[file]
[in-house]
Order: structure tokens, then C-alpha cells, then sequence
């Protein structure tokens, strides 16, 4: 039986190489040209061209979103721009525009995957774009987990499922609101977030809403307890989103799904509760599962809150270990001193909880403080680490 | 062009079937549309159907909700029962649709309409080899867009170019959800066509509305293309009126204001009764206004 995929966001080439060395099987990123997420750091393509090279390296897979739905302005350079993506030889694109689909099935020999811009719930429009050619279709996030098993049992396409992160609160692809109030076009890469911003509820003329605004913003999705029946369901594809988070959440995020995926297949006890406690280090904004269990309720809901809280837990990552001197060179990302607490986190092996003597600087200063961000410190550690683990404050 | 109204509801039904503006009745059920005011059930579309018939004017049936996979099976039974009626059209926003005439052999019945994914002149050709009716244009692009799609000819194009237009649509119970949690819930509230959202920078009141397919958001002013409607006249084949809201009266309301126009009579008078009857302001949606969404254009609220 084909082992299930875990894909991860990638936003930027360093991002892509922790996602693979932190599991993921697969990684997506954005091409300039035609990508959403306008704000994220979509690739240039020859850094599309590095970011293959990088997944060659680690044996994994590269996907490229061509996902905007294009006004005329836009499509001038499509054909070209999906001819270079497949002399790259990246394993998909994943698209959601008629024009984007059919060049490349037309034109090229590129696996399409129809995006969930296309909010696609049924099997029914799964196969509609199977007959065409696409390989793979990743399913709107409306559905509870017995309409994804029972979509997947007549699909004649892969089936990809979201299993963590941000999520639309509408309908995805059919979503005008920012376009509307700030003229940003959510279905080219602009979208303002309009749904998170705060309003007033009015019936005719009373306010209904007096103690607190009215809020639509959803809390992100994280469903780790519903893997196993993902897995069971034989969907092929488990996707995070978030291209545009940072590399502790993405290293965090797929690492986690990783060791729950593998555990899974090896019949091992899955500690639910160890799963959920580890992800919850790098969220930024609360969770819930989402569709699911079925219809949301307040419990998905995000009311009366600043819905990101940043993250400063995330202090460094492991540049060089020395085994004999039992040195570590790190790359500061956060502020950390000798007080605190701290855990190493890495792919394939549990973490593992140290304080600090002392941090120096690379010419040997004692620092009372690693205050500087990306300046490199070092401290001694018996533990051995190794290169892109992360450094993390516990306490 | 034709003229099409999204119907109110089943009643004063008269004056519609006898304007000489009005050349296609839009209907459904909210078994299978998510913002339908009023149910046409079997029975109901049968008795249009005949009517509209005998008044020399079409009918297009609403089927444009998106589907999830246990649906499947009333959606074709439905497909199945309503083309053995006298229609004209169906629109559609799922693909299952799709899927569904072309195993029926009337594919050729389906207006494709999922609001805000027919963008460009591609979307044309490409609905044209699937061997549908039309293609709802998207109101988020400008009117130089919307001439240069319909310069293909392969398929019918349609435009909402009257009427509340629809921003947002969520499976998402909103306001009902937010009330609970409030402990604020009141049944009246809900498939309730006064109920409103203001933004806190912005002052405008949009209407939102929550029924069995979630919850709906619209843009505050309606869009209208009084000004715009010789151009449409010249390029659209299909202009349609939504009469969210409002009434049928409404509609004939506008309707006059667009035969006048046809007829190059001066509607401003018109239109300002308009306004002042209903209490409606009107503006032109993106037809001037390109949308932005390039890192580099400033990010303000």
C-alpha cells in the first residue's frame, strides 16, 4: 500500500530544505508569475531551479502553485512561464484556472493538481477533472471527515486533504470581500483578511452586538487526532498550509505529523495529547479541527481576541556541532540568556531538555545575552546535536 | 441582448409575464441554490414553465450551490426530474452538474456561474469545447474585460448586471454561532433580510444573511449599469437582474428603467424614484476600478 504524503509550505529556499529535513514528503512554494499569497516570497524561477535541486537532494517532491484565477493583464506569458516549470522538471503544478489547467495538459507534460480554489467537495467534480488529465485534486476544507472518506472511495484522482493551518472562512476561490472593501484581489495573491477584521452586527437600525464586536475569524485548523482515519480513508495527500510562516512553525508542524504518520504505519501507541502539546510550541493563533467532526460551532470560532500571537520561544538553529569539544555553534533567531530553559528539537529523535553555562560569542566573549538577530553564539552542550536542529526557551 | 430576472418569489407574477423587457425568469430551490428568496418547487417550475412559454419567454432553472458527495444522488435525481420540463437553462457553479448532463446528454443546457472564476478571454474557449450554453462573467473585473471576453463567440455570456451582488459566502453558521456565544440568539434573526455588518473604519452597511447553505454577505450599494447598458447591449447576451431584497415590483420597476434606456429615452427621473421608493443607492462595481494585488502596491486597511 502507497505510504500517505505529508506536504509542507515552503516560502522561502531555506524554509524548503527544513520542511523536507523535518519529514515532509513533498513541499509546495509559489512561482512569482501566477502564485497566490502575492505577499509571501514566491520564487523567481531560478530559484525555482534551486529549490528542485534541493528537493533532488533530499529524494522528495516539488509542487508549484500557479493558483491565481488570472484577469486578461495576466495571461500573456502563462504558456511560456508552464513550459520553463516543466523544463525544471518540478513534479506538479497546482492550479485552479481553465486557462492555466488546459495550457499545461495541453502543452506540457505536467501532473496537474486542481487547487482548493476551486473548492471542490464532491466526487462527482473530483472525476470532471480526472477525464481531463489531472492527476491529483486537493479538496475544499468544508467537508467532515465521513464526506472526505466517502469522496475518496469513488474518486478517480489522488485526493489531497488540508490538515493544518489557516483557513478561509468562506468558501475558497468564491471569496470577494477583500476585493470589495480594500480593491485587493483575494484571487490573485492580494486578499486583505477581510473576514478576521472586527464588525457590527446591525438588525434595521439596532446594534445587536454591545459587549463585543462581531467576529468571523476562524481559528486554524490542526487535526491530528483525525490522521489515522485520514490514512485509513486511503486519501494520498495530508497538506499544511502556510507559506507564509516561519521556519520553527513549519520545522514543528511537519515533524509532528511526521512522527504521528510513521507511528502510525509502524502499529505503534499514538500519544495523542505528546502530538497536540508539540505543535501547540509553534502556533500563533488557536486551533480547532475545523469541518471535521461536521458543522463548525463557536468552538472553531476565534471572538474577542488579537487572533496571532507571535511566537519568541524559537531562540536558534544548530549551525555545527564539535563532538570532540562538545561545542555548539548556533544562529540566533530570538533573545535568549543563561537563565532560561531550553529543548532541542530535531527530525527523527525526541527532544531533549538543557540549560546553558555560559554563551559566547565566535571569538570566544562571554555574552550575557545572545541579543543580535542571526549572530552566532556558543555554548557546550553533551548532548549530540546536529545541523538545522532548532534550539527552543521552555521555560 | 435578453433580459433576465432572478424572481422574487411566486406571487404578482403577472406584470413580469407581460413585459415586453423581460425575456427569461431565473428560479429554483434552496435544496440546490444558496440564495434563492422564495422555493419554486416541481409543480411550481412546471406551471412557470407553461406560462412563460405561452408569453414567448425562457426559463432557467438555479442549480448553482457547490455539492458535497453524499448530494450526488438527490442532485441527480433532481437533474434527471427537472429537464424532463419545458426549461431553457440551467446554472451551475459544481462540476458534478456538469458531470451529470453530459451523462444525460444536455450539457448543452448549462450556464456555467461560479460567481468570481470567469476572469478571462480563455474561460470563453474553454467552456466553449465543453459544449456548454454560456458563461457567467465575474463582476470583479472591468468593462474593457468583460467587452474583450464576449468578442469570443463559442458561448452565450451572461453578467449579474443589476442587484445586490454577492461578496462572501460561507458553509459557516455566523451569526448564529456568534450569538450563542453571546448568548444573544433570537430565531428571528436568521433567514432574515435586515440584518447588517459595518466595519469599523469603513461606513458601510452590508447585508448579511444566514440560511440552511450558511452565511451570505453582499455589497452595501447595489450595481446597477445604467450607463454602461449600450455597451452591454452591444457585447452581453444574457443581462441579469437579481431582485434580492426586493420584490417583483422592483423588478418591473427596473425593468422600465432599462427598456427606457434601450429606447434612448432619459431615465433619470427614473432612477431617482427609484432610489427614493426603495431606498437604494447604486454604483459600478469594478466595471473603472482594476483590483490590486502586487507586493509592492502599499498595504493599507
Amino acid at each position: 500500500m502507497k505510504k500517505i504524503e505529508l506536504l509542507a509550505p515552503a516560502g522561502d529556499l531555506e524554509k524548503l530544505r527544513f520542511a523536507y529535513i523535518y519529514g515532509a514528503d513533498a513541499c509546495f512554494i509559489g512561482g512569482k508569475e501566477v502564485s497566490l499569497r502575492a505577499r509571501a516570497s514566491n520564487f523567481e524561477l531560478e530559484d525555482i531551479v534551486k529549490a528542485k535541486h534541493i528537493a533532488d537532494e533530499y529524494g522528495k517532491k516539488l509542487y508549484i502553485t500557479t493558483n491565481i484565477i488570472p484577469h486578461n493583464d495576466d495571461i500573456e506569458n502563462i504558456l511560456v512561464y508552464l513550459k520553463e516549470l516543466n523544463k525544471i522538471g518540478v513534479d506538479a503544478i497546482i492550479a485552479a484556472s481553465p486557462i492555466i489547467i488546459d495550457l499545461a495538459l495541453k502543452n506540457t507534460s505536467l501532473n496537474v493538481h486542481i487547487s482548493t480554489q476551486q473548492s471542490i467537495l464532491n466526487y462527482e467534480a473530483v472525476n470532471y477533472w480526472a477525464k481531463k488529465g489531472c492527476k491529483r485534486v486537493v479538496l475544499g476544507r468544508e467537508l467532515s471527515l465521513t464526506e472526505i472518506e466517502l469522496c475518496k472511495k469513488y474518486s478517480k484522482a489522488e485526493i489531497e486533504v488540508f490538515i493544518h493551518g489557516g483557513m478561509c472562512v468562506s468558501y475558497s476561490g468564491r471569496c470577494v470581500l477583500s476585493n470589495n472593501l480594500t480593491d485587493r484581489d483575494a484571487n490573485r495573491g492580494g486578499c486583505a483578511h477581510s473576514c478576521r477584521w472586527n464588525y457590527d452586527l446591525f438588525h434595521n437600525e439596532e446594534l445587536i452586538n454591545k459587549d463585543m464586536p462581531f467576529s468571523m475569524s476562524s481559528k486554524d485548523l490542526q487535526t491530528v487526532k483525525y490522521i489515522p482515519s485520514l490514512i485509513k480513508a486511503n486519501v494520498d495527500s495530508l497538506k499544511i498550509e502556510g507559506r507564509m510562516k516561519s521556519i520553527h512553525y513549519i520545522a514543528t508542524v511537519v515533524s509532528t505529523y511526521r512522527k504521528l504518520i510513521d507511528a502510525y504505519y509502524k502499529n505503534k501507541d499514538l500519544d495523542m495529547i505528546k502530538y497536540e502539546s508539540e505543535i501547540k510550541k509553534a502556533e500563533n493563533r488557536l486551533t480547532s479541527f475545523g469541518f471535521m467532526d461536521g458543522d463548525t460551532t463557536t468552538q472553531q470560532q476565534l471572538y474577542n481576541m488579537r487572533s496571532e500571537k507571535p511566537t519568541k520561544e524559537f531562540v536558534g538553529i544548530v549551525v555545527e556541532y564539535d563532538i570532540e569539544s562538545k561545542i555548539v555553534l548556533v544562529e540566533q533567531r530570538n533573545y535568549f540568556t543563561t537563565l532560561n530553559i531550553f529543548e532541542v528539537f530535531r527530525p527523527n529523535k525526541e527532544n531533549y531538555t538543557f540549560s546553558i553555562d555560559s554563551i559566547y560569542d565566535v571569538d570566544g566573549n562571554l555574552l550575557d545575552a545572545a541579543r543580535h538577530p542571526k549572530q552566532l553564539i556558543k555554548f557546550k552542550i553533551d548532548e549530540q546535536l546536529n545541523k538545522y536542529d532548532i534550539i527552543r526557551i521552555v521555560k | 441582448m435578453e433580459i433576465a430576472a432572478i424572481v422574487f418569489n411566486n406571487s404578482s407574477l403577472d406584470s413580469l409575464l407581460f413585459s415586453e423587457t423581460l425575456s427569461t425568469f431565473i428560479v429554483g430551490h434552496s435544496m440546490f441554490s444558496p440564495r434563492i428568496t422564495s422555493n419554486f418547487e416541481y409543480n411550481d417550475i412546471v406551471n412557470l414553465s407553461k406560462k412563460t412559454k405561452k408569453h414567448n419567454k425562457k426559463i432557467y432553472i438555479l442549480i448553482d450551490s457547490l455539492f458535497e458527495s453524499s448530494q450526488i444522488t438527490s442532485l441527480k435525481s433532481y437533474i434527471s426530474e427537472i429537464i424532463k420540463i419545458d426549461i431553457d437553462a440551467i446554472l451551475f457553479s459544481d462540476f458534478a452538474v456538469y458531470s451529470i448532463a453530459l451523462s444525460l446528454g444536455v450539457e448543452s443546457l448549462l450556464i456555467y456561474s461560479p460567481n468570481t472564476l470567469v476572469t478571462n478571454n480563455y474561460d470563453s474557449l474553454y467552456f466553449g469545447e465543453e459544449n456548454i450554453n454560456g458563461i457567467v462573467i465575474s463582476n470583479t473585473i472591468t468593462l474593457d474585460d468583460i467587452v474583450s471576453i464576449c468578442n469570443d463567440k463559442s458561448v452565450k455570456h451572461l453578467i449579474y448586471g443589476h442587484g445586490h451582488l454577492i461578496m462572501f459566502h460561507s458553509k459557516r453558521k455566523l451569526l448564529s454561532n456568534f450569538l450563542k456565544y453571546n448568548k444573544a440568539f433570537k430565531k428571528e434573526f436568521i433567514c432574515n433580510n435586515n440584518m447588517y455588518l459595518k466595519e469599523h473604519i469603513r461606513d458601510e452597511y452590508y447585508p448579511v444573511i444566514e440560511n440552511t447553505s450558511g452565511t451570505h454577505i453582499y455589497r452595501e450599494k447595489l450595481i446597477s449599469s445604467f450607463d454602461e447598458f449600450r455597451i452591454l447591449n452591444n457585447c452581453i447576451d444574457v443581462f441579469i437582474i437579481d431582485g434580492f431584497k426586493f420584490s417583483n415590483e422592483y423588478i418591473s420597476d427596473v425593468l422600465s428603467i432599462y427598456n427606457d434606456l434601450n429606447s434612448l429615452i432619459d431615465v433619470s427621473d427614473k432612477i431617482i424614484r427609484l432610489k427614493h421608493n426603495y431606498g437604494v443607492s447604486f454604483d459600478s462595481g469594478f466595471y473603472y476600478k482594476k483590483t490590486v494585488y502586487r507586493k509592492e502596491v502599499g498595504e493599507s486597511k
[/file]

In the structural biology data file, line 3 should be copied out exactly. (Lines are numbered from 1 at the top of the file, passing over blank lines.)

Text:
């Protein structure tokens, strides 16, 4: 039986190489040209061209979103721009525009995957774009987990499922609101977030809403307890989103799904509760599962809150270990001193909880403080680490 | 062009079937549309159907909700029962649709309409080899867009170019959800066509509305293309009126204001009764206004 995929966001080439060395099987990123997420750091393509090279390296897979739905302005350079993506030889694109689909099935020999811009719930429009050619279709996030098993049992396409992160609160692809109030076009890469911003509820003329605004913003999705029946369901594809988070959440995020995926297949006890406690280090904004269990309720809901809280837990990552001197060179990302607490986190092996003597600087200063961000410190550690683990404050 | 109204509801039904503006009745059920005011059930579309018939004017049936996979099976039974009626059209926003005439052999019945994914002149050709009716244009692009799609000819194009237009649509119970949690819930509230959202920078009141397919958001002013409607006249084949809201009266309301126009009579008078009857302001949606969404254009609220 084909082992299930875990894909991860990638936003930027360093991002892509922790996602693979932190599991993921697969990684997506954005091409300039035609990508959403306008704000994220979509690739240039020859850094599309590095970011293959990088997944060659680690044996994994590269996907490229061509996902905007294009006004005329836009499509001038499509054909070209999906001819270079497949002399790259990246394993998909994943698209959601008629024009984007059919060049490349037309034109090229590129696996399409129809995006969930296309909010696609049924099997029914799964196969509609199977007959065409696409390989793979990743399913709107409306559905509870017995309409994804029972979509997947007549699909004649892969089936990809979201299993963590941000999520639309509408309908995805059919979503005008920012376009509307700030003229940003959510279905080219602009979208303002309009749904998170705060309003007033009015019936005719009373306010209904007096103690607190009215809020639509959803809390992100994280469903780790519903893997196993993902897995069971034989969907092929488990996707995070978030291209545009940072590399502790993405290293965090797929690492986690990783060791729950593998555990899974090896019949091992899955500690639910160890799963959920580890992800919850790098969220930024609360969770819930989402569709699911079925219809949301307040419990998905995000009311009366600043819905990101940043993250400063995330202090460094492991540049060089020395085994004999039992040195570590790190790359500061956060502020950390000798007080605190701290855990190493890495792919394939549990973490593992140290304080600090002392941090120096690379010419040997004692620092009372690693205050500087990306300046490199070092401290001694018996533990051995190794290169892109992360450094993390516990306490 | 034709003229099409999204119907109110089943009643004063008269004056519609006898304007000489009005050349296609839009209907459904909210078994299978998510913002339908009023149910046409079997029975109901049968008795249009005949009517509209005998008044020399079409009918297009609403089927444009998106589907999830246990649906499947009333959606074709439905497909199945309503083309053995006298229609004209169906629109559609799922693909299952799709899927569904072309195993029926009337594919050729389906207006494709999922609001805000027919963008460009591609979307044309490409609905044209699937061997549908039309293609709802998207109101988020400008009117130089919307001439240069319909310069293909392969398929019918349609435009909402009257009427509340629809921003947002969520499976998402909103306001009902937010009330609970409030402990604020009141049944009246809900498939309730006064109920409103203001933004806190912005002052405008949009209407939102929550029924069995979630919850709906619209843009505050309606869009209208009084000004715009010789151009449409010249390029659209299909202009349609939504009469969210409002009434049928409404509609004939506008309707006059667009035969006048046809007829190059001066509607401003018109239109300002308009306004002042209903209490409606009107503006032109993106037809001037390109949308932005390039890192580099400033990010303000």